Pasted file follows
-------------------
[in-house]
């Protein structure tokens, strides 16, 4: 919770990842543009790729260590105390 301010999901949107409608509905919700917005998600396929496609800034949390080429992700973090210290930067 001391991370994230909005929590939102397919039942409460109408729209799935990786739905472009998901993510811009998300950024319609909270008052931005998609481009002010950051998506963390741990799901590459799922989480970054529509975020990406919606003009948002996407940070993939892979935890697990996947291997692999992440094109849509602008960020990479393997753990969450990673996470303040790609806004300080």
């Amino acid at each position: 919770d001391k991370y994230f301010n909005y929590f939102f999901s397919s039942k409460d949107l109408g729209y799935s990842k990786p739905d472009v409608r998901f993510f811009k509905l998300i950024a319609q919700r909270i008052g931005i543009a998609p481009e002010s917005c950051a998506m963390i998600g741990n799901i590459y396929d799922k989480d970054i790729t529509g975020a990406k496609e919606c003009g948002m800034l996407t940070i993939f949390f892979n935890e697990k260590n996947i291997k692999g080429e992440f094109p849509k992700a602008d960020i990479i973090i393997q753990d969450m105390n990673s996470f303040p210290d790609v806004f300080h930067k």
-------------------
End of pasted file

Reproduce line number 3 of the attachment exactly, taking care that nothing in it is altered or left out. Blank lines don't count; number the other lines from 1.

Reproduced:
């Amino acid at each position: 919770d001391k991370y994230f301010n909005y929590f939102f999901s397919s039942k409460d949107l109408g729209y799935s990842k990786p739905d472009v409608r998901f993510f811009k509905l998300i950024a319609q919700r909270i008052g931005i543009a998609p481009e002010s917005c950051a998506m963390i998600g741990n799901i590459y396929d799922k989480d970054i790729t529509g975020a990406k496609e919606c003009g948002m800034l996407t940070i993939f949390f892979n935890e697990k260590n996947i291997k692999g080429e992440f094109p849509k992700a602008d960020i990479i973090i393997q753990d969450m105390n990673s996470f303040p210290d790609v806004f300080h930067k």